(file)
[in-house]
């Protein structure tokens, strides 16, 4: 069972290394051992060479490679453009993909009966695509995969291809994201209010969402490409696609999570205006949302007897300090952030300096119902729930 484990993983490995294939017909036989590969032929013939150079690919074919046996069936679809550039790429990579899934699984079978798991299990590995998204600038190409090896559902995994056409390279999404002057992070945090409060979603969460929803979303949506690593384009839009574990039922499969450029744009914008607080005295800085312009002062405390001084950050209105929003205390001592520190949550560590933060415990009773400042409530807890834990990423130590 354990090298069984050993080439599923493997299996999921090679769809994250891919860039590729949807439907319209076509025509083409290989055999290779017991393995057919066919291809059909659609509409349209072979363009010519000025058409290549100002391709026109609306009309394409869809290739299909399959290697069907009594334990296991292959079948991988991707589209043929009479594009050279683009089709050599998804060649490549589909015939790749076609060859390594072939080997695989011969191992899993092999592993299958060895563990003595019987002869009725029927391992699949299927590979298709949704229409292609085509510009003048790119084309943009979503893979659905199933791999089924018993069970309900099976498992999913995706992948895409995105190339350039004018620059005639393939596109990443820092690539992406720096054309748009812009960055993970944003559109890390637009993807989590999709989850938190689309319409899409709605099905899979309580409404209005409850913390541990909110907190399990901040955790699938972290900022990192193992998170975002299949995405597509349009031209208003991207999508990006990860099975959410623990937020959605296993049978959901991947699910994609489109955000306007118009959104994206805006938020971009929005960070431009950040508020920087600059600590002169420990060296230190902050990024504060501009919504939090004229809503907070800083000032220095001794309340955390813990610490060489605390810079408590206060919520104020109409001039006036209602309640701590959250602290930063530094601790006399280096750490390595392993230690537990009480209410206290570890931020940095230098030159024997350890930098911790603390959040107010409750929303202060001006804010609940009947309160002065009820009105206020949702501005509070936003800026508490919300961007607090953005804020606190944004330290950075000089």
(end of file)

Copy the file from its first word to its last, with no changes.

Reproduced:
[in-house]
């Protein structure tokens, strides 16, 4: 069972290394051992060479490679453009993909009966695509995969291809994201209010969402490409696609999570205006949302007897300090952030300096119902729930 484990993983490995294939017909036989590969032929013939150079690919074919046996069936679809550039790429990579899934699984079978798991299990590995998204600038190409090896559902995994056409390279999404002057992070945090409060979603969460929803979303949506690593384009839009574990039922499969450029744009914008607080005295800085312009002062405390001084950050209105929003205390001592520190949550560590933060415990009773400042409530807890834990990423130590 354990090298069984050993080439599923493997299996999921090679769809994250891919860039590729949807439907319209076509025509083409290989055999290779017991393995057919066919291809059909659609509409349209072979363009010519000025058409290549100002391709026109609306009309394409869809290739299909399959290697069907009594334990296991292959079948991988991707589209043929009479594009050279683009089709050599998804060649490549589909015939790749076609060859390594072939080997695989011969191992899993092999592993299958060895563990003595019987002869009725029927391992699949299927590979298709949704229409292609085509510009003048790119084309943009979503893979659905199933791999089924018993069970309900099976498992999913995706992948895409995105190339350039004018620059005639393939596109990443820092690539992406720096054309748009812009960055993970944003559109890390637009993807989590999709989850938190689309319409899409709605099905899979309580409404209005409850913390541990909110907190399990901040955790699938972290900022990192193992998170975002299949995405597509349009031209208003991207999508990006990860099975959410623990937020959605296993049978959901991947699910994609489109955000306007118009959104994206805006938020971009929005960070431009950040508020920087600059600590002169420990060296230190902050990024504060501009919504939090004229809503907070800083000032220095001794309340955390813990610490060489605390810079408590206060919520104020109409001039006036209602309640701590959250602290930063530094601790006399280096750490390595392993230690537990009480209410206290570890931020940095230098030159024997350890930098911790603390959040107010409750929303202060001006804010609940009947309160002065009820009105206020949702501005509070936003800026508490919300961007607090953005804020606190944004330290950075000089």